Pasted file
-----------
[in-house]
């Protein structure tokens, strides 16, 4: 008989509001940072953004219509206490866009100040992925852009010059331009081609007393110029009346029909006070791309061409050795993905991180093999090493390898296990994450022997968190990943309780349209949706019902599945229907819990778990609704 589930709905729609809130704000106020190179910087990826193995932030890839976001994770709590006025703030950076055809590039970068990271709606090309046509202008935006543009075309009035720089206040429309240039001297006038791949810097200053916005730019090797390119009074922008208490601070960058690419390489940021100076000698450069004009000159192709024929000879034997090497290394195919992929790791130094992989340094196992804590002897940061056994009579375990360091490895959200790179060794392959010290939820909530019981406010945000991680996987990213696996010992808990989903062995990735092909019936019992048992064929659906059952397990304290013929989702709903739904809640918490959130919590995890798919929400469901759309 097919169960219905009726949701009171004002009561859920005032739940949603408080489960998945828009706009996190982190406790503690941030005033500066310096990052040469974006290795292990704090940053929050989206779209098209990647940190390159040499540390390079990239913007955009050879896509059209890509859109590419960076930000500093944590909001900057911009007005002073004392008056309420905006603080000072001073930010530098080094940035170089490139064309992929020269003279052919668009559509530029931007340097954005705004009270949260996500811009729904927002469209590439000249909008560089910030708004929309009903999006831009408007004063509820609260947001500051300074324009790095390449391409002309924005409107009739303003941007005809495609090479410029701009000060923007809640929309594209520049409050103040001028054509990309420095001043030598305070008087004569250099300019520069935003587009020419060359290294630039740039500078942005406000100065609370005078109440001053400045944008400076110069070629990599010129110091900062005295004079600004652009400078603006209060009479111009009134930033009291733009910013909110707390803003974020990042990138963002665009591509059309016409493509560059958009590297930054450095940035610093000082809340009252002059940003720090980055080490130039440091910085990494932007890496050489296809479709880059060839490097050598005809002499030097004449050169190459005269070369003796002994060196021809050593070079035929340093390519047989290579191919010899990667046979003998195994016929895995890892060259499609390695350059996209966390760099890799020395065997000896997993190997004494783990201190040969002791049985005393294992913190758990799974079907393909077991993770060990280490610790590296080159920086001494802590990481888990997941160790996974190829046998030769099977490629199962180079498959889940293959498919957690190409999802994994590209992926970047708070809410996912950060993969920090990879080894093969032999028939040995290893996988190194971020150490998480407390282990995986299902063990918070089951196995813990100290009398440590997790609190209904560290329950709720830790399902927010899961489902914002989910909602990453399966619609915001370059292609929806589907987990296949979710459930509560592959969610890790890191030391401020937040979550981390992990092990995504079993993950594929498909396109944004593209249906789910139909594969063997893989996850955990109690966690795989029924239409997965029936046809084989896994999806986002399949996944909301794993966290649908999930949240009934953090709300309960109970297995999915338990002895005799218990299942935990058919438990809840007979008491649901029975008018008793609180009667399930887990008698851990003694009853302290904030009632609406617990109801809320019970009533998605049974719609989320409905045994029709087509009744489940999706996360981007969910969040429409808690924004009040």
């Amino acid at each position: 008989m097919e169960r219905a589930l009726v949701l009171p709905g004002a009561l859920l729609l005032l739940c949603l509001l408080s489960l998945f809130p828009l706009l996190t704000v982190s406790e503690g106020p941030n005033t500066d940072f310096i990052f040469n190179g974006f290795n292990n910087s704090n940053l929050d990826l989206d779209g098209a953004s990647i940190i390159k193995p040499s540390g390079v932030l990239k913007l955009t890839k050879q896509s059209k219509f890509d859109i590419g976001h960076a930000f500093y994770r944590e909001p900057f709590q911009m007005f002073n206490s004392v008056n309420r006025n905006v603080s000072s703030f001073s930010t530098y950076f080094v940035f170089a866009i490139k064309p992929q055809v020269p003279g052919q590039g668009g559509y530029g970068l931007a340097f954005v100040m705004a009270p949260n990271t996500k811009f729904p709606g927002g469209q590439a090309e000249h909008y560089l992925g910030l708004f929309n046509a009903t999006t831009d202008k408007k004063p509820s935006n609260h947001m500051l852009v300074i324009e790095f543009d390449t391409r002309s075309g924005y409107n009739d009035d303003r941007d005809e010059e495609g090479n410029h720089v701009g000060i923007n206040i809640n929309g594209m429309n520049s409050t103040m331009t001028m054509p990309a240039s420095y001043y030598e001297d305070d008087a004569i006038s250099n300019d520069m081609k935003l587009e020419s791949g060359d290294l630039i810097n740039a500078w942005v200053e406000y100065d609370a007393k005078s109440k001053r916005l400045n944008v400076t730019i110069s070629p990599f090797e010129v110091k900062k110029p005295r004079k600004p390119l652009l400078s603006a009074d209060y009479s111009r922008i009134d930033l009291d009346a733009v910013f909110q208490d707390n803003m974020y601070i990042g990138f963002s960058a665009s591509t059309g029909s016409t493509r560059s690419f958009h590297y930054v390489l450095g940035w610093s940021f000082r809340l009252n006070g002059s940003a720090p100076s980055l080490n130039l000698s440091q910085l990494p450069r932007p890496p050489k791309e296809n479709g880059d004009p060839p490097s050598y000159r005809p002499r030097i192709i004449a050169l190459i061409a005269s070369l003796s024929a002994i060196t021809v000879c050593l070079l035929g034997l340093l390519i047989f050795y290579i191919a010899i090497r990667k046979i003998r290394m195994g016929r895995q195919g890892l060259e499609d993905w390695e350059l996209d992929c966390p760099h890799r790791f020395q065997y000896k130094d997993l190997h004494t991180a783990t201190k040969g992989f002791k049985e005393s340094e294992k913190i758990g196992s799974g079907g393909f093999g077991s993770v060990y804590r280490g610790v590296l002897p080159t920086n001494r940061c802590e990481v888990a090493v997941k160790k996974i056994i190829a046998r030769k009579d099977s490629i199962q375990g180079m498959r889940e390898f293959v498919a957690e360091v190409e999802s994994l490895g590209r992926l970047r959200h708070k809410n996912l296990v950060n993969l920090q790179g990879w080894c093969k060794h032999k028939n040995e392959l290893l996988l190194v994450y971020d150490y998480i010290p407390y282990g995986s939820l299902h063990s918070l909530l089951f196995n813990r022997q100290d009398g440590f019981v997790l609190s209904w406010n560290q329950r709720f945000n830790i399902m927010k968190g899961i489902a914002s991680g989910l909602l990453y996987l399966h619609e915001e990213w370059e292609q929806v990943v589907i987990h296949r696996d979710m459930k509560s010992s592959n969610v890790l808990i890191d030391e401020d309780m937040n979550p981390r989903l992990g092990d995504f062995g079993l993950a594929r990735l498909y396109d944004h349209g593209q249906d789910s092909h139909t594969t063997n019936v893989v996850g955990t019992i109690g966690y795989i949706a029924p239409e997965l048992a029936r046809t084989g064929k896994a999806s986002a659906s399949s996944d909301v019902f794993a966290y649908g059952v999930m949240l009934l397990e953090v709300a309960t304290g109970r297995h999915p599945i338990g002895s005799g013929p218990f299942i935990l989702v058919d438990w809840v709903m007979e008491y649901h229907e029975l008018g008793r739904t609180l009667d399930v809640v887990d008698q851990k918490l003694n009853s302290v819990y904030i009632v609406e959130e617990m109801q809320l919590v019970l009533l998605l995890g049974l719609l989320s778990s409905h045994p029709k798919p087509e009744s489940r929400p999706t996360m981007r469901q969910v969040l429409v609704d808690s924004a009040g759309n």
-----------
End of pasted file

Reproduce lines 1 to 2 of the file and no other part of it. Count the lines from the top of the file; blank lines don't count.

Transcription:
[in-house]
């Protein structure tokens, strides 16, 4: 008989509001940072953004219509206490866009100040992925852009010059331009081609007393110029009346029909006070791309061409050795993905991180093999090493390898296990994450022997968190990943309780349209949706019902599945229907819990778990609704 589930709905729609809130704000106020190179910087990826193995932030890839976001994770709590006025703030950076055809590039970068990271709606090309046509202008935006543009075309009035720089206040429309240039001297006038791949810097200053916005730019090797390119009074922008208490601070960058690419390489940021100076000698450069004009000159192709024929000879034997090497290394195919992929790791130094992989340094196992804590002897940061056994009579375990360091490895959200790179060794392959010290939820909530019981406010945000991680996987990213696996010992808990989903062995990735092909019936019992048992064929659906059952397990304290013929989702709903739904809640918490959130919590995890798919929400469901759309 097919169960219905009726949701009171004002009561859920005032739940949603408080489960998945828009706009996190982190406790503690941030005033500066310096990052040469974006290795292990704090940053929050989206779209098209990647940190390159040499540390390079990239913007955009050879896509059209890509859109590419960076930000500093944590909001900057911009007005002073004392008056309420905006603080000072001073930010530098080094940035170089490139064309992929020269003279052919668009559509530029931007340097954005705004009270949260996500811009729904927002469209590439000249909008560089910030708004929309009903999006831009408007004063509820609260947001500051300074324009790095390449391409002309924005409107009739303003941007005809495609090479410029701009000060923007809640929309594209520049409050103040001028054509990309420095001043030598305070008087004569250099300019520069935003587009020419060359290294630039740039500078942005406000100065609370005078109440001053400045944008400076110069070629990599010129110091900062005295004079600004652009400078603006209060009479111009009134930033009291733009910013909110707390803003974020990042990138963002665009591509059309016409493509560059958009590297930054450095940035610093000082809340009252002059940003720090980055080490130039440091910085990494932007890496050489296809479709880059060839490097050598005809002499030097004449050169190459005269070369003796002994060196021809050593070079035929340093390519047989290579191919010899990667046979003998195994016929895995890892060259499609390695350059996209966390760099890799020395065997000896997993190997004494783990201190040969002791049985005393294992913190758990799974079907393909077991993770060990280490610790590296080159920086001494802590990481888990997941160790996974190829046998030769099977490629199962180079498959889940293959498919957690190409999802994994590209992926970047708070809410996912950060993969920090990879080894093969032999028939040995290893996988190194971020150490998480407390282990995986299902063990918070089951196995813990100290009398440590997790609190209904560290329950709720830790399902927010899961489902914002989910909602990453399966619609915001370059292609929806589907987990296949979710459930509560592959969610890790890191030391401020937040979550981390992990092990995504079993993950594929498909396109944004593209249906789910139909594969063997893989996850955990109690966690795989029924239409997965029936046809084989896994999806986002399949996944909301794993966290649908999930949240009934953090709300309960109970297995999915338990002895005799218990299942935990058919438990809840007979008491649901029975008018008793609180009667399930887990008698851990003694009853302290904030009632609406617990109801809320019970009533998605049974719609989320409905045994029709087509009744489940999706996360981007969910969040429409808690924004009040």